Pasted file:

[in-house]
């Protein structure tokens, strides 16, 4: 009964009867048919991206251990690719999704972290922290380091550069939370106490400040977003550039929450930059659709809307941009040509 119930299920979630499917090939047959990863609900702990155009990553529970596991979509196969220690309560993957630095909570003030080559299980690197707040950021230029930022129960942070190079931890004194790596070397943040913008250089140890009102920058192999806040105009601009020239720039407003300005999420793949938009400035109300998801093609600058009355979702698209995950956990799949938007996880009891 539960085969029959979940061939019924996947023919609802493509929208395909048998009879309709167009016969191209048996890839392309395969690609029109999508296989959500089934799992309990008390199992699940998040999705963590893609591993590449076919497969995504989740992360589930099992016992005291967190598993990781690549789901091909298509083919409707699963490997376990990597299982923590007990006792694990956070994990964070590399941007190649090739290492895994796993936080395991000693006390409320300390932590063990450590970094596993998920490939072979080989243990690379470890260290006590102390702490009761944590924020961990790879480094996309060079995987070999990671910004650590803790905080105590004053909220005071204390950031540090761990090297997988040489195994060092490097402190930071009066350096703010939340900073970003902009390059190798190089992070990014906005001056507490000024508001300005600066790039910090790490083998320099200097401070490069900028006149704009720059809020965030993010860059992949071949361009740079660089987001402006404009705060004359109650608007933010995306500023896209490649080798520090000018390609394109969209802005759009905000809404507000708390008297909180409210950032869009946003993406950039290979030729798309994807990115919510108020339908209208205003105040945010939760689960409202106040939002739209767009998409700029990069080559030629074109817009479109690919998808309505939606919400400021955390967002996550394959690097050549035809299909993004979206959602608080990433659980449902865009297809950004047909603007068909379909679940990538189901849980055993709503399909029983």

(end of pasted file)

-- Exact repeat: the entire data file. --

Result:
[in-house]
């Protein structure tokens, strides 16, 4: 009964009867048919991206251990690719999704972290922290380091550069939370106490400040977003550039929450930059659709809307941009040509 119930299920979630499917090939047959990863609900702990155009990553529970596991979509196969220690309560993957630095909570003030080559299980690197707040950021230029930022129960942070190079931890004194790596070397943040913008250089140890009102920058192999806040105009601009020239720039407003300005999420793949938009400035109300998801093609600058009355979702698209995950956990799949938007996880009891 539960085969029959979940061939019924996947023919609802493509929208395909048998009879309709167009016969191209048996890839392309395969690609029109999508296989959500089934799992309990008390199992699940998040999705963590893609591993590449076919497969995504989740992360589930099992016992005291967190598993990781690549789901091909298509083919409707699963490997376990990597299982923590007990006792694990956070994990964070590399941007190649090739290492895994796993936080395991000693006390409320300390932590063990450590970094596993998920490939072979080989243990690379470890260290006590102390702490009761944590924020961990790879480094996309060079995987070999990671910004650590803790905080105590004053909220005071204390950031540090761990090297997988040489195994060092490097402190930071009066350096703010939340900073970003902009390059190798190089992070990014906005001056507490000024508001300005600066790039910090790490083998320099200097401070490069900028006149704009720059809020965030993010860059992949071949361009740079660089987001402006404009705060004359109650608007933010995306500023896209490649080798520090000018390609394109969209802005759009905000809404507000708390008297909180409210950032869009946003993406950039290979030729798309994807990115919510108020339908209208205003105040945010939760689960409202106040939002739209767009998409700029990069080559030629074109817009479109690919998808309505939606919400400021955390967002996550394959690097050549035809299909993004979206959602608080990433659980449902865009297809950004047909603007068909379909679940990538189901849980055993709503399909029983």